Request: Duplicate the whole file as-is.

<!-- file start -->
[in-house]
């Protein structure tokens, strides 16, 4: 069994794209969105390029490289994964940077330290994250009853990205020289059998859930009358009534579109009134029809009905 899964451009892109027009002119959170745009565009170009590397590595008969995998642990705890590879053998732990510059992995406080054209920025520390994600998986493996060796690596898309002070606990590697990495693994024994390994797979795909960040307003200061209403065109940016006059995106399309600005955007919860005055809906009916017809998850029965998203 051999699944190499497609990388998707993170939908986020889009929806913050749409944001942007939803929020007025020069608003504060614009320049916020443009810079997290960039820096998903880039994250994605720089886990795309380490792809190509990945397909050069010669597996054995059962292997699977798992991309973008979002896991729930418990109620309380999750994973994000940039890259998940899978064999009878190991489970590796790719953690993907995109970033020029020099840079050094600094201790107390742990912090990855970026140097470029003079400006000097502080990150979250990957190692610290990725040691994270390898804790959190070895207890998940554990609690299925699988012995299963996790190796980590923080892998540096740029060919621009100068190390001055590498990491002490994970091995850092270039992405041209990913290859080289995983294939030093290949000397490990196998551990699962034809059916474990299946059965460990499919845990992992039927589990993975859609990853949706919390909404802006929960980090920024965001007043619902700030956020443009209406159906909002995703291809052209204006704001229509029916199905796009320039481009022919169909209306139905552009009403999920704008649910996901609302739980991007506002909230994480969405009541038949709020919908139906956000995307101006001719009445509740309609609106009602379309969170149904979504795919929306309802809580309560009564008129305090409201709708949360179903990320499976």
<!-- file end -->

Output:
[in-house]
């Protein structure tokens, strides 16, 4: 069994794209969105390029490289994964940077330290994250009853990205020289059998859930009358009534579109009134029809009905 899964451009892109027009002119959170745009565009170009590397590595008969995998642990705890590879053998732990510059992995406080054209920025520390994600998986493996060796690596898309002070606990590697990495693994024994390994797979795909960040307003200061209403065109940016006059995106399309600005955007919860005055809906009916017809998850029965998203 051999699944190499497609990388998707993170939908986020889009929806913050749409944001942007939803929020007025020069608003504060614009320049916020443009810079997290960039820096998903880039994250994605720089886990795309380490792809190509990945397909050069010669597996054995059962292997699977798992991309973008979002896991729930418990109620309380999750994973994000940039890259998940899978064999009878190991489970590796790719953690993907995109970033020029020099840079050094600094201790107390742990912090990855970026140097470029003079400006000097502080990150979250990957190692610290990725040691994270390898804790959190070895207890998940554990609690299925699988012995299963996790190796980590923080892998540096740029060919621009100068190390001055590498990491002490994970091995850092270039992405041209990913290859080289995983294939030093290949000397490990196998551990699962034809059916474990299946059965460990499919845990992992039927589990993975859609990853949706919390909404802006929960980090920024965001007043619902700030956020443009209406159906909002995703291809052209204006704001229509029916199905796009320039481009022919169909209306139905552009009403999920704008649910996901609302739980991007506002909230994480969405009541038949709020919908139906956000995307101006001719009445509740309609609106009602379309969170149904979504795919929306309802809580309560009564008129305090409201709708949360179903990320499976």